Your Turn: Spirit of collaboration will keep us moving forward
The COVID-19 pandemic has created great challenges as we all grapple with protecting the health and safety of residents, work to manage the spread of the disease and deal with the steep economic and social consequences the pandemic has left in its wake.
Until COVID-19 is controlled, likely through widespread access to a vaccine, everyday life in Douglas County will continue to look different. As individuals, the more we follow those smart and safe habits — wearing a mask, practicing social distancing, washing your hands and staying home if you feel sick — the better off our community will be.
As we all work toward that, we recognize that for many there is anxiety related to the return of our college-age students at the University of Kansas and Baker University for the fall semester.
As leadership of the Douglas County Education Unified Command structure, we all believe one of our community’s great strengths — a spirit of collaboration — will continue to be an asset as we work to make it through these challenging times.
With individuals from different parts of the state and country returning, we recognize it’s likely we will see an increase in COVID-19 cases. It’s important to keep these numbers in full context.
“Yes, it’s likely we will see a spike in Douglas County cases around that time, but the most important outcome will be how quickly we isolate those individuals, and how compliant those individuals are, to reduce further disease transmission,” said Dr. Jennifer Schrimsher, infectious disease physician at LMH Health. “That’s what we have been planning and preparing for.”
Because most college-age students are healthy and less likely to be hospitalized, the key is to ensure we have strong public health systems and an environment in place to keep the coronavirus from spreading to those most vulnerable. Cumulatively, we have seen more than 700 COVID-19 cases in Douglas County since March, but today around 100 of those are considered still active as most have moved beyond the infectious period of the virus.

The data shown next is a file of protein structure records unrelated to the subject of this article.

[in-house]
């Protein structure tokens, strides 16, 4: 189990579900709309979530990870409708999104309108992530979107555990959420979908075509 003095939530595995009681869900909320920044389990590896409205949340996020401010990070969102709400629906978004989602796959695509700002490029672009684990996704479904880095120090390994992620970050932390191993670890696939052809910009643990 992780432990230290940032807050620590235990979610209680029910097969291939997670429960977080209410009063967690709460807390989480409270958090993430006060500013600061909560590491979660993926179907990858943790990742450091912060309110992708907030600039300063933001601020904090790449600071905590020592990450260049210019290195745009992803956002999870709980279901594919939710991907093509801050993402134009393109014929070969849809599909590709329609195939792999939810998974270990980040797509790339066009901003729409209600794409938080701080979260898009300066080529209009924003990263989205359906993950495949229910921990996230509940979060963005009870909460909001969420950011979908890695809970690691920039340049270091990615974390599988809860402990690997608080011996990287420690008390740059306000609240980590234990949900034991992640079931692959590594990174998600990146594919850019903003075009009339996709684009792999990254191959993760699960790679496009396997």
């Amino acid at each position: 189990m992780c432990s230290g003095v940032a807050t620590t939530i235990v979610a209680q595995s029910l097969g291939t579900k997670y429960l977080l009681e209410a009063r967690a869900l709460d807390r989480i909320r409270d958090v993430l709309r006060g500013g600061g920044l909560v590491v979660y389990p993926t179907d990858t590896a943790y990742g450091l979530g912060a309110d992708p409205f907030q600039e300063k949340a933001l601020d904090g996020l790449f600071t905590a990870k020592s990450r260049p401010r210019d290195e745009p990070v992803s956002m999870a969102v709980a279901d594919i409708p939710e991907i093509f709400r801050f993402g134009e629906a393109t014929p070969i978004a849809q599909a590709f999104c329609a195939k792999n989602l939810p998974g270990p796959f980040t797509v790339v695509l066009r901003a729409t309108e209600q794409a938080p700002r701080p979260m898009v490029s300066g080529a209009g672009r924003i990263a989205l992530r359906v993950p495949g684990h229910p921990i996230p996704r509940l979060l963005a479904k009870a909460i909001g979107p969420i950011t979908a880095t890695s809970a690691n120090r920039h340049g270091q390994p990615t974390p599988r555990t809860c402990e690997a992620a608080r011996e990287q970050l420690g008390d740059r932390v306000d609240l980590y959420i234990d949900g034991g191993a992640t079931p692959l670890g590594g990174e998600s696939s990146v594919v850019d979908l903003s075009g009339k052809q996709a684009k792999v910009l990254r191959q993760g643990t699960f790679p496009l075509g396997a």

All along during the COVID-19 pandemic, we have relied on this collaboration between local government, health, education and business leaders to provide a coordinated response. The earlier public health orders, for example, allowed us to build up the capacity particularly in hospital surge planning, adding disease investigators and to beef up testing protocols and plans to help identify positive cases so we can safely isolate them, especially people who might be asymptomatic carriers of the disease.
You have seen our requests and plans in the works on how to spend $24.9 million in funding from the federal Coronavirus Aid, Relief and Economic Security (CARES) Act. This first round of funding prioritized health and medical infrastructure, and we all worked together to craft ways to spend these funds that will help protect our community and keep it open as much as possible. More rounds of funding are coming from the federal and state governments to support our community’s continued response.
As we navigate this bumpy road, we appeal to everyone to think about that collaborative spirit we have here in Douglas County. This is a welcoming community that benefits from people who come from all over the state, country and world to live, study and work. This spirit enriches the quality of life for everyone and aids the economic health of our community. To continue this, we all rely on everyone being “smart and safe.”
As community leaders together we have made plans and decisions to create an environment that keeps this community functioning as much as possible during these challenging times.
For all of us in our community the daily message is the same — wear a mask, practice social distancing, wash your hands and stay home if you feel sick.
We will all keep moving forward – together.
— The Education Unified Command leadership is Sarah Plinsky, Douglas County administrator; Craig Owens, City of Lawrence manager; Dan Partridge, Lawrence-Douglas County Public Health director; Russ Johnson, LMH Health CEO and president; Douglas Girod, University of Kansas chancellor; Anthony Lewis, Lawrence Public Schools superintendent; and Bonnie Lowe, The Chamber president and CEO.